Cookies on this website

We use cookies to ensure that we give you the best experience on our website. If you click 'Accept all cookies' we'll assume that you are happy to receive all cookies and you won't see this message again. If you click 'Reject all non-essential cookies' only necessary cookies providing core functionality such as security, network management, and accessibility will be enabled. Click 'Find out more' for information on how to change your cookie settings.

To understand brain circuits it is necessary both to record and manipulate their activity. Transcranial ultrasound stimulation (TUS) is a promising non-invasive brain stimulation technique. To date, investigations report short-lived neuromodulatory effects, but to deliver on its full potential for research and therapy, ultrasound protocols are required that induce longer-lasting 'offline' changes. Here, we present a TUS protocol that modulates brain activation in macaques for more than one hour after 40 s of stimulation, while circumventing auditory confounds. Normally activity in brain areas reflects activity in interconnected regions but TUS caused stimulated areas to interact more selectively with the rest of the brain. In a within-subject design, we observe regionally specific TUS effects for two medial frontal brain regions - supplementary motor area and frontal polar cortex. Independently of these site-specific effects, TUS also induced signal changes in the meningeal compartment. TUS effects were temporary and not associated with microstructural changes.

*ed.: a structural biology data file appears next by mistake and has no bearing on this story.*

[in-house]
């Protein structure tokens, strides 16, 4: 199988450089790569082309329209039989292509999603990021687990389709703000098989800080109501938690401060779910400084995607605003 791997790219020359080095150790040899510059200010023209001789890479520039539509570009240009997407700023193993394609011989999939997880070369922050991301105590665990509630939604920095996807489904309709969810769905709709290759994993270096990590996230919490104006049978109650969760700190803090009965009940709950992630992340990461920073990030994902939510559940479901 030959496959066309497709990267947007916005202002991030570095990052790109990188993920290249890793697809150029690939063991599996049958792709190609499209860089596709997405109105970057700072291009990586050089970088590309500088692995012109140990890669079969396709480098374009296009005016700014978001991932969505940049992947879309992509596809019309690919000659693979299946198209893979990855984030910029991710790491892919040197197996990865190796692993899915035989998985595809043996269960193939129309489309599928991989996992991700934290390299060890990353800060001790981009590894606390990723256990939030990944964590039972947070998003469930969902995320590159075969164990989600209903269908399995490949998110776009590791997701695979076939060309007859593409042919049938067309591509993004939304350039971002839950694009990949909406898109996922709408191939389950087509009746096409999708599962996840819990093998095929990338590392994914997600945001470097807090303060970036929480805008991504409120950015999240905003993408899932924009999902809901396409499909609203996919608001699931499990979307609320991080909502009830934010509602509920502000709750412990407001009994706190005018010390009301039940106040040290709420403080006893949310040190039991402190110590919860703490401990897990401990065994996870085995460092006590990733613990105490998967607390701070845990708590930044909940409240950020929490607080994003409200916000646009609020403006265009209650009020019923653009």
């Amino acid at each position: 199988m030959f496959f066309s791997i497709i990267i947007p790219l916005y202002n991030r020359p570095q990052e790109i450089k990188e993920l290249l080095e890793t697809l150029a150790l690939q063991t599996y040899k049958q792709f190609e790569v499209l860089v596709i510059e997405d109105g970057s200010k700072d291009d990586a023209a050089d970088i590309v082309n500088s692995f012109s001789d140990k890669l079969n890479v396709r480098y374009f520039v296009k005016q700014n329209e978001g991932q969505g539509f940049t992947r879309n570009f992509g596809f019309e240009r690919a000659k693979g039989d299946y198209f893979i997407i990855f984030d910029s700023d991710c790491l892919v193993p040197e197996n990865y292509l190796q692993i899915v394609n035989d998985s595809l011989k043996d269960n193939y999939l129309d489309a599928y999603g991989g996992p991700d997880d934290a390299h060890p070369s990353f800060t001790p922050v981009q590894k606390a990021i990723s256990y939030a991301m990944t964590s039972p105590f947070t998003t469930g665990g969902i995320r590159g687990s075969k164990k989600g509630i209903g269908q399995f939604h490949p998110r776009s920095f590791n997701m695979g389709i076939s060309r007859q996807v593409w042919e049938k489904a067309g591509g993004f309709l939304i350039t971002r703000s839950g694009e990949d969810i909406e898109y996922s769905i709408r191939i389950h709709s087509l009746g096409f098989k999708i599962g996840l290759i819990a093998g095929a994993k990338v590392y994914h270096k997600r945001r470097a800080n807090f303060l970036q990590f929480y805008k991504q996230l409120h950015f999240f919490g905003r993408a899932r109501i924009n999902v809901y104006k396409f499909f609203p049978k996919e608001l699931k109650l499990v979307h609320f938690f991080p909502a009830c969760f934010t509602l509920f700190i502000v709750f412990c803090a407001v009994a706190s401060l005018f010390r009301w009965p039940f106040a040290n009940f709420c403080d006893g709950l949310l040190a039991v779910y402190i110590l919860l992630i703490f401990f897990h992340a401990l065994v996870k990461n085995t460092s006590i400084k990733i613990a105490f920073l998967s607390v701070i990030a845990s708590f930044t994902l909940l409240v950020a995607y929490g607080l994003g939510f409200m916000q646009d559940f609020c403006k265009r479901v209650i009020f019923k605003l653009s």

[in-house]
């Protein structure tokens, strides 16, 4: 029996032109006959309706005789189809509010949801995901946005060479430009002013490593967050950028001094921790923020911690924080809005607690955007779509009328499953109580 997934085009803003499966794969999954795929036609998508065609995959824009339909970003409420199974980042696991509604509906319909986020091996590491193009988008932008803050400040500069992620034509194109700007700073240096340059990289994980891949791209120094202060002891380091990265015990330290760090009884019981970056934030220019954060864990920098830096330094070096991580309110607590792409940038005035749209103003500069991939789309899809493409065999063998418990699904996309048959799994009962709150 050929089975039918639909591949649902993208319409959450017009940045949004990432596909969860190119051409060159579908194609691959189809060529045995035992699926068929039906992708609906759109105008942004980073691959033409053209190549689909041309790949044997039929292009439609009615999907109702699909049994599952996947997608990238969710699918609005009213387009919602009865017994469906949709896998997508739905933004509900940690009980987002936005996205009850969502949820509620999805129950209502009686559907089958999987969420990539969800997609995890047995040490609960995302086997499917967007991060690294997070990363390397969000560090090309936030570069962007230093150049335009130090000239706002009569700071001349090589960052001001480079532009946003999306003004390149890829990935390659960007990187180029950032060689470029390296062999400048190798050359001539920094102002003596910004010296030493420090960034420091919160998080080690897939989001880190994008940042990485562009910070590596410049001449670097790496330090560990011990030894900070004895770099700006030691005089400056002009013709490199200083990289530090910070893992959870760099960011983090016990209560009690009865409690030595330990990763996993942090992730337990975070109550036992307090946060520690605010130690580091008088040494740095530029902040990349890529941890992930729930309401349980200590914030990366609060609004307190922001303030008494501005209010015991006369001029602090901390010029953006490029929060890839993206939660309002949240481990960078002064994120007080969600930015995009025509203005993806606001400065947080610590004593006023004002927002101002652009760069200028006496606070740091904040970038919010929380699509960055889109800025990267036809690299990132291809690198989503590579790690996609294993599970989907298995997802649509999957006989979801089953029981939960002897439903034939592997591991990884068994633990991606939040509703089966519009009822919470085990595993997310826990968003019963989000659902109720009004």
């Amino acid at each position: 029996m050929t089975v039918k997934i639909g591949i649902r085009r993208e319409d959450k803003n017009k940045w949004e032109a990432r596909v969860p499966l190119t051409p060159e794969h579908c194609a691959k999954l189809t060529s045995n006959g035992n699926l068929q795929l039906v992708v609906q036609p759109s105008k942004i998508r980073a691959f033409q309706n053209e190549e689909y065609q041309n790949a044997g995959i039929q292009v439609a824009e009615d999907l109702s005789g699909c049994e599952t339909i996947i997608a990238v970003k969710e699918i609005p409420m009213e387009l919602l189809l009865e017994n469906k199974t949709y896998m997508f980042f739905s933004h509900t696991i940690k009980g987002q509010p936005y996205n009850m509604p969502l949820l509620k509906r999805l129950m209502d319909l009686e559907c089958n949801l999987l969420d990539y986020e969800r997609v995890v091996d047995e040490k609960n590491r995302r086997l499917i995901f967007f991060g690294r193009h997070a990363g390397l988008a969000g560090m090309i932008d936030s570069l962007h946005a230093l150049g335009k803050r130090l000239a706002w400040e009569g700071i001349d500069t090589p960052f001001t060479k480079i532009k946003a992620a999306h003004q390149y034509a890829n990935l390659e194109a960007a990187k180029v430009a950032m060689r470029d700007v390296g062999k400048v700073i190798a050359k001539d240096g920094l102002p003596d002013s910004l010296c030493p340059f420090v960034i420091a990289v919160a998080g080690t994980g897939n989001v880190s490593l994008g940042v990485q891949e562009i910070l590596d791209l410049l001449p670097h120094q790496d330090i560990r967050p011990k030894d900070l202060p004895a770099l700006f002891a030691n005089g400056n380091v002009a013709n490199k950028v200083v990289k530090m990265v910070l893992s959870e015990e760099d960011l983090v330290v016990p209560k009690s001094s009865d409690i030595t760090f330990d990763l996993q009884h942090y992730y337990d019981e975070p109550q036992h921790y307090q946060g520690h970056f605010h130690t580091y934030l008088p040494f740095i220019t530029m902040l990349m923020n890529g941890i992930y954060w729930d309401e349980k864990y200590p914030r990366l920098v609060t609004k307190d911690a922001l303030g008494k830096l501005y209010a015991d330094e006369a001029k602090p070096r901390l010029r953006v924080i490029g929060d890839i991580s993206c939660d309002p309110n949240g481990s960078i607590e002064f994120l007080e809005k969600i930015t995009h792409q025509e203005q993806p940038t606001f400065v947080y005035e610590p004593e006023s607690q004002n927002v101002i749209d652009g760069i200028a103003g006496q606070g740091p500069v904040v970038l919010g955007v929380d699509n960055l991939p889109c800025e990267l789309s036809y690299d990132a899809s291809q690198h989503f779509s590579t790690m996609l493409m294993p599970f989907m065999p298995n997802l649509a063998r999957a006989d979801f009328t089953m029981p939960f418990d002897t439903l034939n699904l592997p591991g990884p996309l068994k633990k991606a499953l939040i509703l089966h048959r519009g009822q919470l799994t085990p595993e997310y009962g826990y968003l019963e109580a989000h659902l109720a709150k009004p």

Original publication




Journal article



Publication Date





brain stimulation, connectivity, frontal lobe, neuroimaging, neuroscience, resting-state fMRI, rhesus macaque, transcranial ultrasound stimulation, Animals, Cerebral Cortex, Macaca, Magnetic Resonance Imaging, Ultrasonography